Cameroon | Release Felix Agbor-Balla, Dr Fontem Aforteka’a Neba and Mancho Bibixy


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Time is pressing so let's go straight to the point: there is no other option for Cameroonian authorities than to promptly release human rights defenders Felix Agbor Balla, Dr Fontem Aforteka’a Neba and journalist Mancho Bibixy. That is, if Cameroon intends to live up to its international human rights commitments or at least show minimum regards to basic human rights standards. Because as we all know, arbitrary and lengthy detention of peaceful protesters is a major blow in the face of human rights. 

How come human rights lawyer Felix Agbor Balla, Dr Fontem Aforteka’a Neba, journalist Mancho Bibixy and so many others ended up in jail after peacefully protesting for their right to use English, their native language (and Cameroon’s second official language), in schools and courts? How could their peaceful action possibly fall under counter-terrorism laws and call for no less than death penalty? And most importantly, how come their so-called pre-trial detention has been going on for six months now? Those are only some of the countless questions raised by the Balla, Neba, Bibixy cases, and more broadly by the way Cameroonian authorities handled the protests that spread across its anglophone regions.

Since last November, Cameroon’s English-speaking regions have experienced continued unrest in protest of the predominance of French language and its influence in key sectors such as secondary education or legal practice. This all started with a strike by anglophone teachers, who were quickly joined by students and lawyers. The protest then spread throughout the various cities of the region. The reaction of Cameroonian authorities was immediate: soon the Internet was shut down in the whole region and the military was sent to silence protestors by any means, including by firing live bullets at protestors.

Though they had just co-signed a statement calling for demonstrations to be held without violence, lawyer Felix Agbor Balla and Dr Fontem Aforteka’a Neba, respectively president and secretary-general of the Cameroon Anglophone Civil Society Consortium (CACSC) were both arrested on 17 January. The CASC was immediately declared illegal. Along with Balla and Neba, journalist Mancho Bibixy was arrested, too.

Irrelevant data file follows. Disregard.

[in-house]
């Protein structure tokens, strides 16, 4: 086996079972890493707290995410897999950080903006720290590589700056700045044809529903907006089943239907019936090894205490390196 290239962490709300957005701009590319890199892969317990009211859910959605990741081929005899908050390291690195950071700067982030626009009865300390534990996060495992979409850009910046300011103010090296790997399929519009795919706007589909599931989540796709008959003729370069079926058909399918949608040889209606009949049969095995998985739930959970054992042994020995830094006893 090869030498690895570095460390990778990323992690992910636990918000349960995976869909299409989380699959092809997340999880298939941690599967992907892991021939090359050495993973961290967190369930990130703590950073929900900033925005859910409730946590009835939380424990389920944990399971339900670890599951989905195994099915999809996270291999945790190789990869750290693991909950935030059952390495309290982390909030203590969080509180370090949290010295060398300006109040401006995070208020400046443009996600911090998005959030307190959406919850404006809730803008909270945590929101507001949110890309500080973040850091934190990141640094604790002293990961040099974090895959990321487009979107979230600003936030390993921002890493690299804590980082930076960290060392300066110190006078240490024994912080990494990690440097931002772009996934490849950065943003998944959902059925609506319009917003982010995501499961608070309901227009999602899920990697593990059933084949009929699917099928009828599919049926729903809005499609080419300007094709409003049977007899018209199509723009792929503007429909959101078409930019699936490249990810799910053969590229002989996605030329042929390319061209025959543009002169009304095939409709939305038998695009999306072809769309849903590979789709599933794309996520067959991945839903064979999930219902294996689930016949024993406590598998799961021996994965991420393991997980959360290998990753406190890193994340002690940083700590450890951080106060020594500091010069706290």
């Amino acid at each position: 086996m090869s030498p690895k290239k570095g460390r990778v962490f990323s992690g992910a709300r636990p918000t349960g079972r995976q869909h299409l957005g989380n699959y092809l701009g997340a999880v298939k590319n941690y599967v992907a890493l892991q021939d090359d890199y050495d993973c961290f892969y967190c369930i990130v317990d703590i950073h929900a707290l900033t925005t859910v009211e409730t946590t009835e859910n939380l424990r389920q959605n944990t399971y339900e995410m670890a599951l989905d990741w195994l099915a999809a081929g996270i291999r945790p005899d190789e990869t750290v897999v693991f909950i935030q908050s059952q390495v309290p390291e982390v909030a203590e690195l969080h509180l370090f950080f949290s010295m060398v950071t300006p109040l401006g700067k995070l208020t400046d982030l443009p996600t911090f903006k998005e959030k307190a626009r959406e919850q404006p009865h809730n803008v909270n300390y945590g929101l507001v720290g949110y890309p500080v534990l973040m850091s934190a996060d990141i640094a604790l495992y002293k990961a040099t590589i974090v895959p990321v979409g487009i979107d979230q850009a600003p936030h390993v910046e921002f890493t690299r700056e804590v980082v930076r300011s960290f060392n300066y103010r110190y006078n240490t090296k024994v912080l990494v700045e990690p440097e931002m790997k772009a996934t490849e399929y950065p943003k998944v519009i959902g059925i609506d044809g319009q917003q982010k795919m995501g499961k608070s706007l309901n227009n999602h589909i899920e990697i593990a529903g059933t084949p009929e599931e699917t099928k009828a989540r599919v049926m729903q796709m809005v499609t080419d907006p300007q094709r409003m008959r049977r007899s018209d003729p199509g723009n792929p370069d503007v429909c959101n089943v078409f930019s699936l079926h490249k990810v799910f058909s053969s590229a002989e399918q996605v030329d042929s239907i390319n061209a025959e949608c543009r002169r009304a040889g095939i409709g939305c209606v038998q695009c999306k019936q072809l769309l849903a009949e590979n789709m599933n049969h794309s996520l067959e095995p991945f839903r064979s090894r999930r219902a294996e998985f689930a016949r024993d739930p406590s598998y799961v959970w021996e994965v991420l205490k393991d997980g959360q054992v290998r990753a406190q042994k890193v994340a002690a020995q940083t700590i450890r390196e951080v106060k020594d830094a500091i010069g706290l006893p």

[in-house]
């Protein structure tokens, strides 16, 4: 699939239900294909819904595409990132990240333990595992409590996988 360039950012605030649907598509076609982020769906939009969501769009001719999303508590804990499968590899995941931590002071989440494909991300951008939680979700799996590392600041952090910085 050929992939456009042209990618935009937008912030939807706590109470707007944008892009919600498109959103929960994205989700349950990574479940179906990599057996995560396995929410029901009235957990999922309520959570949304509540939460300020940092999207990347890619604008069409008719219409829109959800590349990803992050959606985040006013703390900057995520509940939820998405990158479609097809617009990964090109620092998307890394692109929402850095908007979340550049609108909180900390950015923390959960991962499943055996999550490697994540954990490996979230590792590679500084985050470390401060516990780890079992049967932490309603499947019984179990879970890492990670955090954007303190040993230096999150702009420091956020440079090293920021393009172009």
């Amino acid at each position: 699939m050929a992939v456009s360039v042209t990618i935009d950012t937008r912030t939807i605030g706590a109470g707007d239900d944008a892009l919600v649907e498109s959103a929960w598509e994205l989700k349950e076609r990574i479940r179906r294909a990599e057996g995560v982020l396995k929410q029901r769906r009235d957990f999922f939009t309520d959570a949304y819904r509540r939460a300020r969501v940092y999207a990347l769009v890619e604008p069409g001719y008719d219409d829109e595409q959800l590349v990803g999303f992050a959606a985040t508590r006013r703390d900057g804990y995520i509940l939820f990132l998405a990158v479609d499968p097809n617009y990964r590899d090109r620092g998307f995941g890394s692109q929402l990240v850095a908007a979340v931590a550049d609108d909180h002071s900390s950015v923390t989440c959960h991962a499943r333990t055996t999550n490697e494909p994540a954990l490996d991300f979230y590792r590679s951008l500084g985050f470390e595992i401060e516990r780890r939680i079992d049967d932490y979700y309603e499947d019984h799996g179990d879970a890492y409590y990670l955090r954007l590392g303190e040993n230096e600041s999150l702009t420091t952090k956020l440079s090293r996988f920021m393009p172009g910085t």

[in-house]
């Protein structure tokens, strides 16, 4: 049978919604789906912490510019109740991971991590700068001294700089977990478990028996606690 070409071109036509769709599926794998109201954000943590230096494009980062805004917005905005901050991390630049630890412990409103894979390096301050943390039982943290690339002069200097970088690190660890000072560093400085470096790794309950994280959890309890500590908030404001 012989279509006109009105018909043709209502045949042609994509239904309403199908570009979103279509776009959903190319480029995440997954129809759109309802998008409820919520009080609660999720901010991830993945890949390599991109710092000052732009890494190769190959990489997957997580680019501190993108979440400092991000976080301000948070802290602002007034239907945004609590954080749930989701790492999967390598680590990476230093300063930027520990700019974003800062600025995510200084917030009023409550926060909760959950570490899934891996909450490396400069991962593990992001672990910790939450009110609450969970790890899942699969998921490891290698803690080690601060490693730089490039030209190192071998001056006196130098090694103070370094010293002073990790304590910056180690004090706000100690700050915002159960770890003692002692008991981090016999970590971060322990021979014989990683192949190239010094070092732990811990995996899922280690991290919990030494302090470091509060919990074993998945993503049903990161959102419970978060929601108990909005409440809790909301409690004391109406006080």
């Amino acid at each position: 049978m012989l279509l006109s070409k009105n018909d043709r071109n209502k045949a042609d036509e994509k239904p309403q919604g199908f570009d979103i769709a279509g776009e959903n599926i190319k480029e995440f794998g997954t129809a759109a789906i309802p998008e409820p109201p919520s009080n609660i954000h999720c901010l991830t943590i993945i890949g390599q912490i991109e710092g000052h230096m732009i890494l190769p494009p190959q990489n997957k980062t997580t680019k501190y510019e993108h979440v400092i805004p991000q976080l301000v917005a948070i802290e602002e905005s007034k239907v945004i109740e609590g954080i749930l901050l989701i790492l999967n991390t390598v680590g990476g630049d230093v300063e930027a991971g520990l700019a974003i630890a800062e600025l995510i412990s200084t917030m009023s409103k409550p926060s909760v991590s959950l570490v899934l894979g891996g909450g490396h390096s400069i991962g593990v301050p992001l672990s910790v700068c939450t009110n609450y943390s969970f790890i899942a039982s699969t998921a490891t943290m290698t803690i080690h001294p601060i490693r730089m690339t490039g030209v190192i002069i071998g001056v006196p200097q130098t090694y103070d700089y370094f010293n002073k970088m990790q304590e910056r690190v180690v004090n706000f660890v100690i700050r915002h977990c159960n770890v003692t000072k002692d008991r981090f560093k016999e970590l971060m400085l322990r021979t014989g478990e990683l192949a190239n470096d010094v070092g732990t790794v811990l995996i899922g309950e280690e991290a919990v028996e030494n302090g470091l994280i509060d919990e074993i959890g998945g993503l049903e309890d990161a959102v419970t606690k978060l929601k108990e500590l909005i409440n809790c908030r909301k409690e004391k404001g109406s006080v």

Since then, the three human rights defenders have been detained in Kondengui central prison in Yaoundé with no possibility for bail. Worse still, they are being deprived of the right to a fair trial, being judged by a military court instead of a civil one and facing very unclear charges. The multiple expeditious hearings carried out so far have all ended up in their detention being indefinitely prolonged and their basic rights constantly violated. Allegations have been made that they, along with the other 26 persons arrested under the same circumstances, have suffered all kinds of ill-treatments since the start of their detention. Whoever knows Kondengui’s reputation in terms of prisoners’ rights and problematic conditions of detention will certainly believe these allegations.

The latest hearing took place last week and brought nothing new. Balla and his companions remain in jail. They are still facing blurry charges accusing them of defying the State. Their cases still fall under military law and there are still facing death penalty, for no reason.

Despite numerous calls from several international human rights NGOs such as Amnesty International, Frontline Defenders and the International Commission of Jurists; despite calls from the African Union and several UN experts; despite the Bar Human Rights Committee of England and Wales closely following the case and publicly exposing its multiple shortcomings; and despite the Cameroonian authorities gently nodding at comments made by the international community, the government remains completely deaf to the voice of reason.

Looking at the situation, it is really hard to believe that Cameroon is in fact a State party to the International Covenant on civil and political rights (ICCPR) as well as to the Convention against torture, inhuman or degrading treatment or punishment and to the International Covenant on economic, social and cultural rights. Hard to believe indeed as it keeps violating, inter alia, article 9 of the ICCPR that clearly states that 'no one shall be subjected to arbitrary arrest or detention  [and that ]  anyone who is arrested shall be informed, at the time of arrest, of the reasons for his arrest and shall be promptly informed of any charges against him.'

We therefore demand that Cameroon respects its own human rights commitment and  drop all the charges against Felix Agbor Balla, Dr Fontem Aforteka’a Neba, Mancho Bibixy and all those arbitrarily detained for peacefully protesting as the UN Declaration for human rights defenders allows them to. We call for their immediate release because as many know, every day counts in Kondengui prison.

We also call on the UN to hold the Cameroonian authorities accountable for all the alleged human rights violations that occurred during their arrest and detention and to take a strong stand in favour of Cameroon's human rights defenders and their families.  

To know more about the case, read and join the online petition calling on Cameroonian authorities to release these human rights defenders 

Photo: FlickR/Neil Conway


  • Africa
  • Freedom of expression, association and assembly
  • Human rights defenders
  • NGOs
  • Cameroon